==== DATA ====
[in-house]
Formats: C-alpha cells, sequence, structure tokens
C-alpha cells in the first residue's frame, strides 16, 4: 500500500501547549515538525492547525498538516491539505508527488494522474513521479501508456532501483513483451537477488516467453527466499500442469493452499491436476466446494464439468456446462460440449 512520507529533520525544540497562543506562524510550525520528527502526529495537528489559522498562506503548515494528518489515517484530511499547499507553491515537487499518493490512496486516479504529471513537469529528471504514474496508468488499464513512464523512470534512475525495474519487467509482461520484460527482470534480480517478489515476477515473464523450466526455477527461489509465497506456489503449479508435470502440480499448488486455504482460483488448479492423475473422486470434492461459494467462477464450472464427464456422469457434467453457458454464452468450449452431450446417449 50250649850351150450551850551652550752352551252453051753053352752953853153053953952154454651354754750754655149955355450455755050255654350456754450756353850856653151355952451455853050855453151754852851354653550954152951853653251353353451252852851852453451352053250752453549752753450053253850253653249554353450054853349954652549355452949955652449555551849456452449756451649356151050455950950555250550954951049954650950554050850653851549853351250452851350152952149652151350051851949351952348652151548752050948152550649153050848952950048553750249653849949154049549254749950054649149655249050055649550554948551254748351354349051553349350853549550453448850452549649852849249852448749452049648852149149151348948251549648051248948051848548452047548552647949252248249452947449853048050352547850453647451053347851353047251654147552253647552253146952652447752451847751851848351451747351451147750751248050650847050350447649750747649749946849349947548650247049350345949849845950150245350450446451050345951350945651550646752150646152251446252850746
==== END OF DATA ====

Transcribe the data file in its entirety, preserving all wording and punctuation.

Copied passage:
[in-house]
Formats: C-alpha cells, sequence, structure tokens
C-alpha cells in the first residue's frame, strides 16, 4: 500500500501547549515538525492547525498538516491539505508527488494522474513521479501508456532501483513483451537477488516467453527466499500442469493452499491436476466446494464439468456446462460440449 512520507529533520525544540497562543506562524510550525520528527502526529495537528489559522498562506503548515494528518489515517484530511499547499507553491515537487499518493490512496486516479504529471513537469529528471504514474496508468488499464513512464523512470534512475525495474519487467509482461520484460527482470534480480517478489515476477515473464523450466526455477527461489509465497506456489503449479508435470502440480499448488486455504482460483488448479492423475473422486470434492461459494467462477464450472464427464456422469457434467453457458454464452468450449452431450446417449 50250649850351150450551850551652550752352551252453051753053352752953853153053953952154454651354754750754655149955355450455755050255654350456754450756353850856653151355952451455853050855453151754852851354653550954152951853653251353353451252852851852453451352053250752453549752753450053253850253653249554353450054853349954652549355452949955652449555551849456452449756451649356151050455950950555250550954951049954650950554050850653851549853351250452851350152952149652151350051851949351952348652151548752050948152550649153050848952950048553750249653849949154049549254749950054649149655249050055649550554948551254748351354349051553349350853549550453448850452549649852849249852448749452049648852149149151348948251549648051248948051848548452047548552647949252248249452947449853048050352547850453647451053347851353047251654147552253647552253146952652447752451847751851848351451747351451147750751248050650847050350447649750747649749946849349947548650247049350345949849845950150245350450446451050345951350945651550646752150646152251446252850746